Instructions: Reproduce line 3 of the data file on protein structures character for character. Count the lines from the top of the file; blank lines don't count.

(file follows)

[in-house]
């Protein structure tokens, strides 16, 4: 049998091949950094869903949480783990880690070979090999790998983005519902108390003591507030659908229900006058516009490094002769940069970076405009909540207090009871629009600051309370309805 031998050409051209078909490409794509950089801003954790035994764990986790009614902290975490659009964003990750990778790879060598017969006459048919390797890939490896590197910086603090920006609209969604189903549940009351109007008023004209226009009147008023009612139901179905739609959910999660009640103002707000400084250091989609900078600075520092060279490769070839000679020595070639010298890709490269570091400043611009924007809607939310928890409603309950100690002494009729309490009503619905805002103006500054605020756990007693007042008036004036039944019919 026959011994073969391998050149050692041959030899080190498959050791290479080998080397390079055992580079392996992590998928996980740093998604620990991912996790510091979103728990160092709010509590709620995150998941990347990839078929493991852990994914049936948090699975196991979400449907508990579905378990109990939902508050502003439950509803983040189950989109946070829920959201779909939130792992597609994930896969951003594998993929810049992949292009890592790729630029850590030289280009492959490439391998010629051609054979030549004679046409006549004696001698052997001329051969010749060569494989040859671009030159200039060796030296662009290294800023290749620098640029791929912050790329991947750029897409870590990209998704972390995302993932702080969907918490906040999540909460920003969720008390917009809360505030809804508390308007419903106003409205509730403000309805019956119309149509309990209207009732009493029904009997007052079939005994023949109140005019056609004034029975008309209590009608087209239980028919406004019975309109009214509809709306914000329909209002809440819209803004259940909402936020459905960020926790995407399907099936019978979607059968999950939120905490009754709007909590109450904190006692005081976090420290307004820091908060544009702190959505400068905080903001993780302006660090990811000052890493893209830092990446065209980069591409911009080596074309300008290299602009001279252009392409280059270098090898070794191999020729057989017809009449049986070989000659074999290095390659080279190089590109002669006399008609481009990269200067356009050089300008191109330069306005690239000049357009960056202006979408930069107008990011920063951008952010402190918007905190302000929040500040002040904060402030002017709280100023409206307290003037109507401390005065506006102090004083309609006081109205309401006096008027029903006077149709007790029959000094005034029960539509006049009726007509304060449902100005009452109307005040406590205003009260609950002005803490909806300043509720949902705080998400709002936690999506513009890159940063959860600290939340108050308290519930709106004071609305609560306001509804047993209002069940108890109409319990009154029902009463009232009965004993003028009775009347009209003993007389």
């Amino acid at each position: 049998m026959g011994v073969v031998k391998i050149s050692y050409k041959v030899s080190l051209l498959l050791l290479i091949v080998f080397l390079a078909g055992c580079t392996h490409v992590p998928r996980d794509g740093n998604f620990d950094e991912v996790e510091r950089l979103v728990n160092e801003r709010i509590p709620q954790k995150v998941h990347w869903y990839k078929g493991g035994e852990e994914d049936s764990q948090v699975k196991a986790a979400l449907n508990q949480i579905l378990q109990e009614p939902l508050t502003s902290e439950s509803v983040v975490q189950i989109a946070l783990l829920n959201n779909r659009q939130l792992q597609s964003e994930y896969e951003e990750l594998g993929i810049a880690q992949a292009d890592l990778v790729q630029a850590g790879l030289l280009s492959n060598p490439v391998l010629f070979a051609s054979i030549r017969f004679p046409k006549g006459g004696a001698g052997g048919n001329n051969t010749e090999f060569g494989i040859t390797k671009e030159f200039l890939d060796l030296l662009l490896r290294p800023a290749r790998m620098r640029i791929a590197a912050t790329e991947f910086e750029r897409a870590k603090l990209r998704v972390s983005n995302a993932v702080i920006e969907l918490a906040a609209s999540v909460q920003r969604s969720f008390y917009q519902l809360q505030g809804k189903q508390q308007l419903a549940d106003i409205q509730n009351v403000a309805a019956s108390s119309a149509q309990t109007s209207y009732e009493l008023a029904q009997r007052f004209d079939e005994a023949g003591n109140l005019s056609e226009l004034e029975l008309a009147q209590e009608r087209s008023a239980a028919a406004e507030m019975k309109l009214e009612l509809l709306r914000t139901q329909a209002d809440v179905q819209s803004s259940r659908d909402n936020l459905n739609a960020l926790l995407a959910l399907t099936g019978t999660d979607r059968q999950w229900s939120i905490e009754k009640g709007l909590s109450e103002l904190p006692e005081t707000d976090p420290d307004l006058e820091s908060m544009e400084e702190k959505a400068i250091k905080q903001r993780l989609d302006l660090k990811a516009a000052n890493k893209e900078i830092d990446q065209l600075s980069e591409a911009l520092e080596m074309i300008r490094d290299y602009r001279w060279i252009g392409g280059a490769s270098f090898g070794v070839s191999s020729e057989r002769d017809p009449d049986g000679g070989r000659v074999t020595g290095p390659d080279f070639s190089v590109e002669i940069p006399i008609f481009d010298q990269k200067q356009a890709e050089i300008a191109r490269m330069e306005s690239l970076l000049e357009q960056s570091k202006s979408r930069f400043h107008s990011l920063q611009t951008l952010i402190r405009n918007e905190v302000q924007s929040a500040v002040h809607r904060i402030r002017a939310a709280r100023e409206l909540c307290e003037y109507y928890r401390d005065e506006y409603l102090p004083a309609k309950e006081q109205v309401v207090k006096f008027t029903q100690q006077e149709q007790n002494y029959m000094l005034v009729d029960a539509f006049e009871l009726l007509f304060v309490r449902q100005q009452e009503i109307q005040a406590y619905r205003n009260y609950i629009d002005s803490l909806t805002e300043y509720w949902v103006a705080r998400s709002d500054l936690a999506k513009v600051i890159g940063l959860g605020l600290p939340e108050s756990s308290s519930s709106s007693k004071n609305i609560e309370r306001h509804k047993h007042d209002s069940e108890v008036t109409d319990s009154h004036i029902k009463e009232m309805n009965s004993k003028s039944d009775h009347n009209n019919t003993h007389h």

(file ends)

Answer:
């Amino acid at each position: 049998m026959g011994v073969v031998k391998i050149s050692y050409k041959v030899s080190l051209l498959l050791l290479i091949v080998f080397l390079a078909g055992c580079t392996h490409v992590p998928r996980d794509g740093n998604f620990d950094e991912v996790e510091r950089l979103v728990n160092e801003r709010i509590p709620q954790k995150v998941h990347w869903y990839k078929g493991g035994e852990e994914d049936s764990q948090v699975k196991a986790a979400l449907n508990q949480i579905l378990q109990e009614p939902l508050t502003s902290e439950s509803v983040v975490q189950i989109a946070l783990l829920n959201n779909r659009q939130l792992q597609s964003e994930y896969e951003e990750l594998g993929i810049a880690q992949a292009d890592l990778v790729q630029a850590g790879l030289l280009s492959n060598p490439v391998l010629f070979a051609s054979i030549r017969f004679p046409k006549g006459g004696a001698g052997g048919n001329n051969t010749e090999f060569g494989i040859t390797k671009e030159f200039l890939d060796l030296l662009l490896r290294p800023a290749r790998m620098r640029i791929a590197a912050t790329e991947f910086e750029r897409a870590k603090l990209r998704v972390s983005n995302a993932v702080i920006e969907l918490a906040a609209s999540v909460q920003r969604s969720f008390y917009q519902l809360q505030g809804k189903q508390q308007l419903a549940d106003i409205q509730n009351v403000a309805a019956s108390s119309a149509q309990t109007s209207y009732e009493l008023a029904q009997r007052f004209d079939e005994a023949g003591n109140l005019s056609e226009l004034e029975l008309a009147q209590e009608r087209s008023a239980a028919a406004e507030m019975k309109l009214e009612l509809l709306r914000t139901q329909a209002d809440v179905q819209s803004s259940r659908d909402n936020l459905n739609a960020l926790l995407a959910l399907t099936g019978t999660d979607r059968q999950w229900s939120i905490e009754k009640g709007l909590s109450e103002l904190p006692e005081t707000d976090p420290d307004l006058e820091s908060m544009e400084e702190k959505a400068i250091k905080q903001r993780l989609d302006l660090k990811a516009a000052n890493k893209e900078i830092d990446q065209l600075s980069e591409a911009l520092e080596m074309i300008r490094d290299y602009r001279w060279i252009g392409g280059a490769s270098f090898g070794v070839s191999s020729e057989r002769d017809p009449d049986g000679g070989r000659v074999t020595g290095p390659d080279f070639s190089v590109e002669i940069p006399i008609f481009d010298q990269k200067q356009a890709e050089i300008a191109r490269m330069e306005s690239l970076l000049e357009q960056s570091k202006s979408r930069f400043h107008s990011l920063q611009t951008l952010i402190r405009n918007e905190v302000q924007s929040a500040v002040h809607r904060i402030r002017a939310a709280r100023e409206l909540c307290e003037y109507y928890r401390d005065e506006y409603l102090p004083a309609k309950e006081q109205v309401v207090k006096f008027t029903q100690q006077e149709q007790n002494y029959m000094l005034v009729d029960a539509f006049e009871l009726l007509f304060v309490r449902q100005q009452e009503i109307q005040a406590y619905r205003n009260y609950i629009d002005s803490l909806t805002e300043y509720w949902v103006a705080r998400s709002d500054l936690a999506k513009v600051i890159g940063l959860g605020l600290p939340e108050s756990s308290s519930s709106s007693k004071n609305i609560e309370r306001h509804k047993h007042d209002s069940e108890v008036t109409d319990s009154h004036i029902k009463e009232m309805n009965s004993k003028s039944d009775h009347n009209n019919t003993h007389h």